Practice makes imperfect

May 11th, 2014, 6pm

It was 21.1°C with scattered clouds. The wind blew strong.

Palette the brush against the lip of the cup. Press down on the heel of the brush to spread the bristles to the width of a letter stroke. The paint should be the consistency of vegetable oil or heavy cream. Turn over the brush and repeat. Repeat again on each side. Drag the brush gently across the top of the lip to flatten the curve created by the cup. Turn over the brush and repeat. Resting your arm on the mahl stick that you’re holding in the same hand as the cup, place the brush on the painting surface and make a stroke. Try to use your shoulder and arm rather than your wrist or fingers moving the mahl stick as you move your brush hand. Rotate the brush slightly in your fingers as you approach the end of the stroke. This will create the proper terminal in a casual letter or help you get clean corners in a gothic letter. For casual letters the brush remains at relatively the same angle throughout a stroke. For gothic letters you’ll rotate the brush in your fingers to create curves. In the case of the o you’ll need to rotate through the entire stoke. Exit the stroke by pulling straight back off the surface. Repeat this process for each stoke of each letter of each word.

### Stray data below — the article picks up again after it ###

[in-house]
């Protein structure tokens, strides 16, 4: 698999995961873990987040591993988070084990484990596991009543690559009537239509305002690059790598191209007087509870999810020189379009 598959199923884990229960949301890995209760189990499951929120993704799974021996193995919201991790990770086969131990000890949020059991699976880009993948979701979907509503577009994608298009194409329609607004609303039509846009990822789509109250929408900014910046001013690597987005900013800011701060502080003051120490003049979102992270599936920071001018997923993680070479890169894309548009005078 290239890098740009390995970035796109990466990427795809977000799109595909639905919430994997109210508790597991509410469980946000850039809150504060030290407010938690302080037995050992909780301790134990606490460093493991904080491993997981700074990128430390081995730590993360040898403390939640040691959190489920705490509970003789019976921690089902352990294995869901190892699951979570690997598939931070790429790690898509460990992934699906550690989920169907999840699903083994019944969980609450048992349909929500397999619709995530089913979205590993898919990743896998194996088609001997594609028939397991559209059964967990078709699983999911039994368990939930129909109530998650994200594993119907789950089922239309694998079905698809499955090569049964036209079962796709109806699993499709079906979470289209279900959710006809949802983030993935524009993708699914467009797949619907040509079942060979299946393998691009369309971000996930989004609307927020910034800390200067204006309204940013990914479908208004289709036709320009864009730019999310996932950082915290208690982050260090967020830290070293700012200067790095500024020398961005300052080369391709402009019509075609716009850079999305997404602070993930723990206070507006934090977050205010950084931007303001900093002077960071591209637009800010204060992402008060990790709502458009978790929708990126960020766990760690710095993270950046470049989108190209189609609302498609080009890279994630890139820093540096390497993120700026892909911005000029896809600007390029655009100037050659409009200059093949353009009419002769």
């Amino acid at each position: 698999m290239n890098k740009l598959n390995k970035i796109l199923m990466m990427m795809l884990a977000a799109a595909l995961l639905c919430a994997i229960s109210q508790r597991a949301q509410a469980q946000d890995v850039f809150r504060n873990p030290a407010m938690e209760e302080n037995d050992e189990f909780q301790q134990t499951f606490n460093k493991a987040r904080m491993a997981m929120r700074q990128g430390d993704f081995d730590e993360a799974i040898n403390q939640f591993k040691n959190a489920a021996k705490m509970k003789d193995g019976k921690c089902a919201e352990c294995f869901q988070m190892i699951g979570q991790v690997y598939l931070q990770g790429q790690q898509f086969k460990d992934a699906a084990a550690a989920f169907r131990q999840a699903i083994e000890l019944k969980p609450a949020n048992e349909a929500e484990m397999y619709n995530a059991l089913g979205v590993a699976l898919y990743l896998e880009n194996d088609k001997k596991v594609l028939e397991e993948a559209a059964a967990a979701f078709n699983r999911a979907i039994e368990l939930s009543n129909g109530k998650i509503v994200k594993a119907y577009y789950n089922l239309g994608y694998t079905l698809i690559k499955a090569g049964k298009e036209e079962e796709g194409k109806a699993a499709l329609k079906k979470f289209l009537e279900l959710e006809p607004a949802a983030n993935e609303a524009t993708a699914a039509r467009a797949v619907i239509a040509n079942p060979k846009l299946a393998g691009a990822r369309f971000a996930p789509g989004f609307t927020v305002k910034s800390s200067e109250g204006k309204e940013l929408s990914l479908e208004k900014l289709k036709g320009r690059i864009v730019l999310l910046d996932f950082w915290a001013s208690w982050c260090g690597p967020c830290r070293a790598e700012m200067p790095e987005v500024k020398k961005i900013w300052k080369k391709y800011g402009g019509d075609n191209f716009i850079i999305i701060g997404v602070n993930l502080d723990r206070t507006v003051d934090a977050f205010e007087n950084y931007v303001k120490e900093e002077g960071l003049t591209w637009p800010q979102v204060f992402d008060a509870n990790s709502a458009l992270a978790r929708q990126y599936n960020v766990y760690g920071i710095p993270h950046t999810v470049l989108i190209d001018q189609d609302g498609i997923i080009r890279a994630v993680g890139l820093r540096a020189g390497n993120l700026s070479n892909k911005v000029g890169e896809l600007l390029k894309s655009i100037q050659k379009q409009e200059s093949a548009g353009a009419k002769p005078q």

It takes a lot of work to make things imperfect. Thinking about every tiny movement is exhausting. But this is only the first step in the long journey to make things less imperfect. The thinking needs to be quieted and converted to muscle memory by the repetition of practice. The letters will never be perfect, but that’s the point. To be able to see the human hand in the work and to appreciate the skill it took to create it. Now that I have a basic understanding of the process and two sample alphabets (photo above) all that remains is practice 1.

  1. Thoughts on taking a two day sign painting class at New Bohemian Signs

Shu, Chris, Christine and Boris said thanks.

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Michael Silva

a somewhat undisciplined existence.

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